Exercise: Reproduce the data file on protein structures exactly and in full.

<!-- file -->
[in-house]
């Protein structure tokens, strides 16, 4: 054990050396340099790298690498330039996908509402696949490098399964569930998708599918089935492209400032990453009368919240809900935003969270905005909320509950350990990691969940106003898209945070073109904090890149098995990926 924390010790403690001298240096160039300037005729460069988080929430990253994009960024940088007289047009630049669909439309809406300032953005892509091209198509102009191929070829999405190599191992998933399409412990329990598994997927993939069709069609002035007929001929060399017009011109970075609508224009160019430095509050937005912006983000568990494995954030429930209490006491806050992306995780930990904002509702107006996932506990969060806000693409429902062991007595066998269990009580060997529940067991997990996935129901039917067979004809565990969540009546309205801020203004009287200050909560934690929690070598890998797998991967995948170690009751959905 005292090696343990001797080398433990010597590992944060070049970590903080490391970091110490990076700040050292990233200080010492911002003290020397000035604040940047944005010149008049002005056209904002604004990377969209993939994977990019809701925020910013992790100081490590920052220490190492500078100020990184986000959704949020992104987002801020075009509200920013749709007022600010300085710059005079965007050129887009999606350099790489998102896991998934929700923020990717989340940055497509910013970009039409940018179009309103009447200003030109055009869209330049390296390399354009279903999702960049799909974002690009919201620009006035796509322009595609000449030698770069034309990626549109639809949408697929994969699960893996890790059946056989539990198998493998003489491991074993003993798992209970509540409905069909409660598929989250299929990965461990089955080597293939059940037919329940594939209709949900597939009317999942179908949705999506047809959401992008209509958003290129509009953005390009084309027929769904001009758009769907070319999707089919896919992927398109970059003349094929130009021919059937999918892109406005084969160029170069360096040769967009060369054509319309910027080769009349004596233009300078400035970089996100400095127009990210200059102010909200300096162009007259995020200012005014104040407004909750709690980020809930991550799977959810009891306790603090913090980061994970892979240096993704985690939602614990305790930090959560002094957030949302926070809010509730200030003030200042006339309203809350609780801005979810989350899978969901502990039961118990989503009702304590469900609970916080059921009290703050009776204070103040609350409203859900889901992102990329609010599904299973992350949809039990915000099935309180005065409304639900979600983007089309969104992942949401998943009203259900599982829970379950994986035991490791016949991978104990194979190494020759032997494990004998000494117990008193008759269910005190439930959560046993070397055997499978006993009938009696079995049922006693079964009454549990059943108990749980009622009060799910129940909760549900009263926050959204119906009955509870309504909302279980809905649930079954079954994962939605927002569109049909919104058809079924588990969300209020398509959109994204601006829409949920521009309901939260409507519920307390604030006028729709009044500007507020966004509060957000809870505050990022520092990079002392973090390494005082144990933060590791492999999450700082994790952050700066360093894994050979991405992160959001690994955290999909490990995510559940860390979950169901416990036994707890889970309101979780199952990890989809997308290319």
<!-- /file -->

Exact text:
[in-house]
């Protein structure tokens, strides 16, 4: 054990050396340099790298690498330039996908509402696949490098399964569930998708599918089935492209400032990453009368919240809900935003969270905005909320509950350990990691969940106003898209945070073109904090890149098995990926 924390010790403690001298240096160039300037005729460069988080929430990253994009960024940088007289047009630049669909439309809406300032953005892509091209198509102009191929070829999405190599191992998933399409412990329990598994997927993939069709069609002035007929001929060399017009011109970075609508224009160019430095509050937005912006983000568990494995954030429930209490006491806050992306995780930990904002509702107006996932506990969060806000693409429902062991007595066998269990009580060997529940067991997990996935129901039917067979004809565990969540009546309205801020203004009287200050909560934690929690070598890998797998991967995948170690009751959905 005292090696343990001797080398433990010597590992944060070049970590903080490391970091110490990076700040050292990233200080010492911002003290020397000035604040940047944005010149008049002005056209904002604004990377969209993939994977990019809701925020910013992790100081490590920052220490190492500078100020990184986000959704949020992104987002801020075009509200920013749709007022600010300085710059005079965007050129887009999606350099790489998102896991998934929700923020990717989340940055497509910013970009039409940018179009309103009447200003030109055009869209330049390296390399354009279903999702960049799909974002690009919201620009006035796509322009595609000449030698770069034309990626549109639809949408697929994969699960893996890790059946056989539990198998493998003489491991074993003993798992209970509540409905069909409660598929989250299929990965461990089955080597293939059940037919329940594939209709949900597939009317999942179908949705999506047809959401992008209509958003290129509009953005390009084309027929769904001009758009769907070319999707089919896919992927398109970059003349094929130009021919059937999918892109406005084969160029170069360096040769967009060369054509319309910027080769009349004596233009300078400035970089996100400095127009990210200059102010909200300096162009007259995020200012005014104040407004909750709690980020809930991550799977959810009891306790603090913090980061994970892979240096993704985690939602614990305790930090959560002094957030949302926070809010509730200030003030200042006339309203809350609780801005979810989350899978969901502990039961118990989503009702304590469900609970916080059921009290703050009776204070103040609350409203859900889901992102990329609010599904299973992350949809039990915000099935309180005065409304639900979600983007089309969104992942949401998943009203259900599982829970379950994986035991490791016949991978104990194979190494020759032997494990004998000494117990008193008759269910005190439930959560046993070397055997499978006993009938009696079995049922006693079964009454549990059943108990749980009622009060799910129940909760549900009263926050959204119906009955509870309504909302279980809905649930079954079954994962939605927002569109049909919104058809079924588990969300209020398509959109994204601006829409949920521009309901939260409507519920307390604030006028729709009044500007507020966004509060957000809870505050990022520092990079002392973090390494005082144990933060590791492999999450700082994790952050700066360093894994050979991405992160959001690994955290999909490990995510559940860390979950169901416990036994707890889970309101979780199952990890989809997308290319």